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Acta Neuropathol. 1991;82(4):321-6.

Neuropathological observations in a case of autism presenting with self-injury behavior.

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1
Fishberg Research Center for Neurobiology, Mount Sinai School of Medicine, New York, NY 10029.

Abstract

We report the neuropathological evaluation of a 24-year-old autistic woman suffering from a residual state of infantile autism and presenting with self-injury behavior since childhood. Her behavior included head-banging, eye-gouging and self-biting. All intended therapeutic measures remained without effect, including high doses of psychotropic drugs. At autopsy, numerous neurofibrillary tangles were found in the perirhinal and entorhinal cortex where they were frequently grouped in nests or clusters. A few neurofibrillary tangles were also observed in the amygdala and in the prepiriform and orbito-frontal cortex. In the cortex, tangles were located in both layers II and III. There were no neuritic plaques or amyloid deposits. Interestingly, neurofibrillary tangles have been described in brains of individuals who had experienced repeated head injuries such as boxers (dementia pugilistica) and soccer players, suggesting that in our case a similar mechanism induced tangle formation and resulted in the loss of selective neuronal populations.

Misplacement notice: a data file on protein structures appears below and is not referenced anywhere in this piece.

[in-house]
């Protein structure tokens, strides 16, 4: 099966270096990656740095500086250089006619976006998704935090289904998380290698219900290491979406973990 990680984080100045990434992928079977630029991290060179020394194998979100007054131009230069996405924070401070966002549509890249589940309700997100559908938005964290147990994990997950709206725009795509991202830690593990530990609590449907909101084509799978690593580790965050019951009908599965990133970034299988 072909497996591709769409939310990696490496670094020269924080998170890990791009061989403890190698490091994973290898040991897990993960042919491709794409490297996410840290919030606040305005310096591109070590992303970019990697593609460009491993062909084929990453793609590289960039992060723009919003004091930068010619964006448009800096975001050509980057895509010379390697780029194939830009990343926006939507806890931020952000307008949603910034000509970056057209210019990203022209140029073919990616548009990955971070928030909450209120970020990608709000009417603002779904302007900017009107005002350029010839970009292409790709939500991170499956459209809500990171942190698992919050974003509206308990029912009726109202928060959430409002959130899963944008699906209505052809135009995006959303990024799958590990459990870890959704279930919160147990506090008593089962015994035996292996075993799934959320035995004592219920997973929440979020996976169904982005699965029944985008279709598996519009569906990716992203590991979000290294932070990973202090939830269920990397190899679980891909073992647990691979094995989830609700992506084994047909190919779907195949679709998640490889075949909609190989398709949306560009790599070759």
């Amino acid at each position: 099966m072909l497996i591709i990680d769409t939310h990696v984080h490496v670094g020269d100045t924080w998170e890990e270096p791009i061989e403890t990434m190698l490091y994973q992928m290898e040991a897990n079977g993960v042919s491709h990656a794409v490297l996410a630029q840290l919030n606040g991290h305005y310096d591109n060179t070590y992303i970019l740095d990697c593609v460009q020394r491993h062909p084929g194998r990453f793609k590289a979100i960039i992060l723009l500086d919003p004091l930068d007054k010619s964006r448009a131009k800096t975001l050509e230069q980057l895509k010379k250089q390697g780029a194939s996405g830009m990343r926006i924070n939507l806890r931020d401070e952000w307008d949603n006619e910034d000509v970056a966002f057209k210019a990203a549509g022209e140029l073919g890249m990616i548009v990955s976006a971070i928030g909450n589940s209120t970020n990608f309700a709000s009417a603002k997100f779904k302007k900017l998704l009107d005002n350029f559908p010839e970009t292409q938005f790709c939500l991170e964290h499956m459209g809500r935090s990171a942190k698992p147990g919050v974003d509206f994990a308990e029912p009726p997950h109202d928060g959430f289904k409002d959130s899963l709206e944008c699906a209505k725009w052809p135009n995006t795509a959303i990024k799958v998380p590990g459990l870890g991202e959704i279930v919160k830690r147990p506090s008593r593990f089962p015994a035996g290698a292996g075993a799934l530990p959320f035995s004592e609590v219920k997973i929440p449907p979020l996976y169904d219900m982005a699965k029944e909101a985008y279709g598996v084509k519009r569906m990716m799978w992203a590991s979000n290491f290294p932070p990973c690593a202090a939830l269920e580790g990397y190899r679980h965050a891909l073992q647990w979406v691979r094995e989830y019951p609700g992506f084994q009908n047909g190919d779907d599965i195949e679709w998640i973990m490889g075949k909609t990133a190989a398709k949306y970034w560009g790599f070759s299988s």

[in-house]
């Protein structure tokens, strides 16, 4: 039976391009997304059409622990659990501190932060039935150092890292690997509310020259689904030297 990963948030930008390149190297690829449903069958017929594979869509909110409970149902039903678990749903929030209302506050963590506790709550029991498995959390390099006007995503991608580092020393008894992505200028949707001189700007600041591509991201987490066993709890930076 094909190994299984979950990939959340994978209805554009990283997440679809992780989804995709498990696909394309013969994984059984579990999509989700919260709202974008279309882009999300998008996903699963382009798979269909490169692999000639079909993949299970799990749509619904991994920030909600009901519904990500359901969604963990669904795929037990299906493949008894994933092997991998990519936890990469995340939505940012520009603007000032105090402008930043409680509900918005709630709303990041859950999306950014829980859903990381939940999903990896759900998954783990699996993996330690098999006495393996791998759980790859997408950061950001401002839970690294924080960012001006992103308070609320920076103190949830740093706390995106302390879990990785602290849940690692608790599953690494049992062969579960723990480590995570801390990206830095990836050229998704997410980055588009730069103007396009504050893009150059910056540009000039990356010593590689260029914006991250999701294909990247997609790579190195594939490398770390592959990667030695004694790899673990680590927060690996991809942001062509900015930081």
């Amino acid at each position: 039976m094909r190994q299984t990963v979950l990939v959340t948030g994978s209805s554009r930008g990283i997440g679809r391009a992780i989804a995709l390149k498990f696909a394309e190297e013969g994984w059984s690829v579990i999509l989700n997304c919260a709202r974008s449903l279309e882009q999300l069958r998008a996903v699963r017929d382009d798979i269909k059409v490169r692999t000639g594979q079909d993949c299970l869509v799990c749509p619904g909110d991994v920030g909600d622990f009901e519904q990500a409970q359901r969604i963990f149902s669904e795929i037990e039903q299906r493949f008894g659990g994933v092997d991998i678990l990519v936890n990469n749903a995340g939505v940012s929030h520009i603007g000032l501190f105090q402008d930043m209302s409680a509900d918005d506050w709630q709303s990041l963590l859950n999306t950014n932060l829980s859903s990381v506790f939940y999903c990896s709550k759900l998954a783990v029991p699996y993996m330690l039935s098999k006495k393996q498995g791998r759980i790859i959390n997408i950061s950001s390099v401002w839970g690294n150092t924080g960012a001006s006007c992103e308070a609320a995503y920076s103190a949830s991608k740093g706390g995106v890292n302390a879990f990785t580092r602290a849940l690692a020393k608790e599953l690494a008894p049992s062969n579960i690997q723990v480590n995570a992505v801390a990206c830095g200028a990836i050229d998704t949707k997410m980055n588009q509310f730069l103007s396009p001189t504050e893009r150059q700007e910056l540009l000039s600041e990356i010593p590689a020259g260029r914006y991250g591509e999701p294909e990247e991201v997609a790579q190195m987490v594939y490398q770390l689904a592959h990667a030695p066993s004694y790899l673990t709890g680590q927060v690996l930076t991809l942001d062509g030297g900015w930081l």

PMID:
1759563
[Indexed for MEDLINE]
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